Action number 3 – Identify and shutdown of idle resources
A conversation I had with the head of operations recently around their DevOps running in the public cloud. I have noticed it was running 24/7. The client explained DevOps were used to running their environment 24/7 on-premise, and they only moved to the cloud with the condition of maintaining the same freedom. Attempting to change that would lead to political battles, which he wanted to avoid.
I totally understand the politics issue and my response was .. 168!
There are 168 hours in a week. The workday is 7.5 hours a day (more or less in other places). I will take a conservative approach and assume the developer team is working 10 hours a day M-F. This means developers are working 50 hours/week, yet the organisation is paying for 168 hours! Developers are using resources less than 30% of the time, yet the organisation is paying for 100% utilisation. In this case, with a DevOps bill of £15,000/month, a shutdown of resources during none worked hours will save over £10,000 a month. Is that figure worth having a conversation about reinvesting that £10k in other strategic parts of the business?
Automation should be leveraged to shut down and restart resources to optimise costs.
Action number 4 – Network Topology
There are different options for connecting to the cloud. For example, with Microsoft Azure, you get three options, Point to Site VPN, Site to Site VPN, and EXPRESS ROUTE (dedicated private connection). For organisations that are still early in their cloud journey, a VPN option will be more cost-effective for a small environment (it might not be acceptable because of lack of QoS and less secure than a dedicated private line).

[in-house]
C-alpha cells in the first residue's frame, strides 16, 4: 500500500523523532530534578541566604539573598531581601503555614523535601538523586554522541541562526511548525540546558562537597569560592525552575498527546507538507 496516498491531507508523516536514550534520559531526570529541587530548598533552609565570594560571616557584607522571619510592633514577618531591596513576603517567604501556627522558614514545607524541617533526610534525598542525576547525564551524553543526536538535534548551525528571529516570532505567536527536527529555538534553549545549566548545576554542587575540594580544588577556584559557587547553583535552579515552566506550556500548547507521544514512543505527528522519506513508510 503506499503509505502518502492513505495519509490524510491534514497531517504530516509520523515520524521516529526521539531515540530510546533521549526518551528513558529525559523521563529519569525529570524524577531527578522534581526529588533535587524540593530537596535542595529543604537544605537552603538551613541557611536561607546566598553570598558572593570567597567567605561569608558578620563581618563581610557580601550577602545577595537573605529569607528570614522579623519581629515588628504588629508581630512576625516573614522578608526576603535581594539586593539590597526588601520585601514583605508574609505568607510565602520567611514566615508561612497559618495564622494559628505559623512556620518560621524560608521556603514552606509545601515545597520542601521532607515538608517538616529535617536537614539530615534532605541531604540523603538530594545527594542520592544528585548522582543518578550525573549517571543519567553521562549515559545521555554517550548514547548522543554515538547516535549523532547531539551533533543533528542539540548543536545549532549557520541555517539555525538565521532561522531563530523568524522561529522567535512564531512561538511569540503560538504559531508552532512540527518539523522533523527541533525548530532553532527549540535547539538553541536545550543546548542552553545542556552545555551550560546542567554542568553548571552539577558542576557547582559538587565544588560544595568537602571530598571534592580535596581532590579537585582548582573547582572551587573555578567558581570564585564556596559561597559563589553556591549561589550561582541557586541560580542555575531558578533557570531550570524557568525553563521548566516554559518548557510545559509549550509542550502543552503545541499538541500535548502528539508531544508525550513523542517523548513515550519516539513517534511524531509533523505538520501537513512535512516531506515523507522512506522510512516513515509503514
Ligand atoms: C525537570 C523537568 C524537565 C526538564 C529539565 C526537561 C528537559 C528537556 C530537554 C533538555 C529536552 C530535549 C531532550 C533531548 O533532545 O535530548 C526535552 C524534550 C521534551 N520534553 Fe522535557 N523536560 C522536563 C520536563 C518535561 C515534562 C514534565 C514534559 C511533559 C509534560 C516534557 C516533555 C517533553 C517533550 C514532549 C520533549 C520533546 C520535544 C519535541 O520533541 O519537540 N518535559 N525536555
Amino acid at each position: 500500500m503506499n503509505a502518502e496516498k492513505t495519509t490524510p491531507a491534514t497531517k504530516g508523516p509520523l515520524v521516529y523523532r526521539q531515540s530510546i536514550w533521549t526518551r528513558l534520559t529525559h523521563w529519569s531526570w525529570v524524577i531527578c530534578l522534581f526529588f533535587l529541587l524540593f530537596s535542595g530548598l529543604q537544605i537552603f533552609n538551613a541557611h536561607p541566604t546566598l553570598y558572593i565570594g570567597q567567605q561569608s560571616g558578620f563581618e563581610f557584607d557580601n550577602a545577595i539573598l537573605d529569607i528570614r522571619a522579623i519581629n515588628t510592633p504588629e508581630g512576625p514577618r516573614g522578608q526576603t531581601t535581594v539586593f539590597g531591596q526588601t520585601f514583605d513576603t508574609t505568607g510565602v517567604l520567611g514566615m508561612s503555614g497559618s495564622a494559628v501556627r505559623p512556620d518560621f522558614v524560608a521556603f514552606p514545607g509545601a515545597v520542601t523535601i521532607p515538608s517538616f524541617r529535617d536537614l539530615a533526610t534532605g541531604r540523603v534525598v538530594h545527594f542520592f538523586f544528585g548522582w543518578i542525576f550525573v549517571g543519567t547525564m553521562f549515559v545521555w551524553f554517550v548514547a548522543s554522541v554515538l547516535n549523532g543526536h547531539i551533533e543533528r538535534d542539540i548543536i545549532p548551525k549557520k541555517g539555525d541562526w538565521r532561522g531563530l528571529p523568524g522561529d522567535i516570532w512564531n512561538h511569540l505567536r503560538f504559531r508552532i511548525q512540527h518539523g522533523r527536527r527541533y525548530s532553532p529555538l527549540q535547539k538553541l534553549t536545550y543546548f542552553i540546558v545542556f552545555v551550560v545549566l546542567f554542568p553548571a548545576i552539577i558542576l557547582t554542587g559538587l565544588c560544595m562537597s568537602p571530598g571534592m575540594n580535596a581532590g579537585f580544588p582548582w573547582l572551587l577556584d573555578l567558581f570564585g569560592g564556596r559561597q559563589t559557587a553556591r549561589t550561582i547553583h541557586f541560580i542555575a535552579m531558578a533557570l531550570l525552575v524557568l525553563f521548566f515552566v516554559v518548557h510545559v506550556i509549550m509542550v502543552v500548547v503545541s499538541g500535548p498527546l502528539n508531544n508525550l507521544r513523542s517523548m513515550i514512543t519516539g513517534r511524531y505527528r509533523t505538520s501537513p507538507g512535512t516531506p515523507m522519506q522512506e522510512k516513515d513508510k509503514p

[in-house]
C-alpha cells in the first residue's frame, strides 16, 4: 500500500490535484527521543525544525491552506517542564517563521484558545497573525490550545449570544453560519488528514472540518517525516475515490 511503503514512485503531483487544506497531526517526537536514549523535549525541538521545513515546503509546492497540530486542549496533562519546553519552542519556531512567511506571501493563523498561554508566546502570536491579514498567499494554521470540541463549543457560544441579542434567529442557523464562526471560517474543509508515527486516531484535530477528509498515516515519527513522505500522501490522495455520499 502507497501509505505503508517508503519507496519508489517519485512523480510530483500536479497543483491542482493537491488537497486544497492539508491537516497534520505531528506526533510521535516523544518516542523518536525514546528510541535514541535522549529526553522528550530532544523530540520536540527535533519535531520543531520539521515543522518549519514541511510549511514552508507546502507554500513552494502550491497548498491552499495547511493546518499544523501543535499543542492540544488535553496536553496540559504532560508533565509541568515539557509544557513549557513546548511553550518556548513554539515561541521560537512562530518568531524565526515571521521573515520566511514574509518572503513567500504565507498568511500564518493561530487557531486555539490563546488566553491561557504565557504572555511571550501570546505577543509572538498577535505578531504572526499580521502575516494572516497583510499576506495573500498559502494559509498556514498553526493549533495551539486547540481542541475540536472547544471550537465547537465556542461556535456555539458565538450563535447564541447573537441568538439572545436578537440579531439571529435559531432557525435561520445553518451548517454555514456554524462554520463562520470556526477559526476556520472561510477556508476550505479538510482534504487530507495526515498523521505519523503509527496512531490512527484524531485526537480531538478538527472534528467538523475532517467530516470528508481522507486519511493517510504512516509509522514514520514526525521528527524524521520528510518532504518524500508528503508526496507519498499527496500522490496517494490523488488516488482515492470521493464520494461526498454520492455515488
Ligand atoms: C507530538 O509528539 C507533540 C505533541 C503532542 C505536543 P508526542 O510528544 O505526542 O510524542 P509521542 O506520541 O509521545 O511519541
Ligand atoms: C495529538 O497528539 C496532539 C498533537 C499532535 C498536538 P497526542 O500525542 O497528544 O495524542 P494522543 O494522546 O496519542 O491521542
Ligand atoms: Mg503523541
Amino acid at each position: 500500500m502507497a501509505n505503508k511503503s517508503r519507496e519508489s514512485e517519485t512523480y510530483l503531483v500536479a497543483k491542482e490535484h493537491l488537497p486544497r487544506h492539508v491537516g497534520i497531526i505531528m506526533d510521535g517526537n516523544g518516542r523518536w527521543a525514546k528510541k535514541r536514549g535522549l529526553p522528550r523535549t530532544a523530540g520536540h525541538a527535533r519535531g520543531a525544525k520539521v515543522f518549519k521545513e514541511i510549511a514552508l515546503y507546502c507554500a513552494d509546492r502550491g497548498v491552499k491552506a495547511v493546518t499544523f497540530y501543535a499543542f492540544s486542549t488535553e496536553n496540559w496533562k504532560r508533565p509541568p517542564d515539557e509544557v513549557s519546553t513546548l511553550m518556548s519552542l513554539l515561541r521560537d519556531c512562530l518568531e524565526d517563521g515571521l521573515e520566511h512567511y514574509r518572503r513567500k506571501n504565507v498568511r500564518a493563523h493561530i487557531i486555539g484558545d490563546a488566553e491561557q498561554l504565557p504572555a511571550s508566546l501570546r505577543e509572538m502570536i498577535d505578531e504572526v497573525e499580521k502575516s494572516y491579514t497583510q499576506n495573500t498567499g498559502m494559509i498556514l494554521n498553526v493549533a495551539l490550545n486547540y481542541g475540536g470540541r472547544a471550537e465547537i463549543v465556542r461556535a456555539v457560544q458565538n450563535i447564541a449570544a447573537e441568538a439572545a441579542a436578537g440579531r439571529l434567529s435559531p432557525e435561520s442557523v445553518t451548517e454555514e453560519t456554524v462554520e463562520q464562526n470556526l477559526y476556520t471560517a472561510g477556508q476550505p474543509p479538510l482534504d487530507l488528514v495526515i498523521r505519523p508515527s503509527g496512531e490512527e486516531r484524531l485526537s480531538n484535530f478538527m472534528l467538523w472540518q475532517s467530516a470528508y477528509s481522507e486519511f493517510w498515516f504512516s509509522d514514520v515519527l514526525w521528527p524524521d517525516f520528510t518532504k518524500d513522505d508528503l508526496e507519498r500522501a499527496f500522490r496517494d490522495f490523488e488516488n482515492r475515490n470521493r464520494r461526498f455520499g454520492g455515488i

Although major cloud vendors (Azure, AWS, GCP), do not charge for ingress traffic (traffic coming from the internet to your cloud environment), you get charged for egress traffic (traffic from your cloud environment to internet and other Azure regions). Architecture needs to keep traffic in the same region to reduce egress traffic cost. There are many other network design considerations that can be leveraged to optimise costs.
Action number 5 – Reserved Instances and Spot Instances
Major cloud providers offer significant cost savings based on enterprises committing to using certain vCPU series over a certain period (1 or 3 years). The discounts can be as high as 70%.
Cloud providers offer unused capacity to enterprises at up to a 90% discount for what cloud providers call spot instances. The catch is these spot servers are only available based on a cloud provider unused capacity. These servers can shutdown without notice. Spot instances are ideal for stateless none critical workloads. I have mitigated against risk of sudden shutdown by utilising auto scaling to add servers to replace shutdown servers and by using queues to ensure tasks remain in queue while another server is powered up.
The above are 5 actions out of a portfolio of levers that can be utilised to optimise public cloud costs quickly.
I hope you have found this post informative and thank you for reading.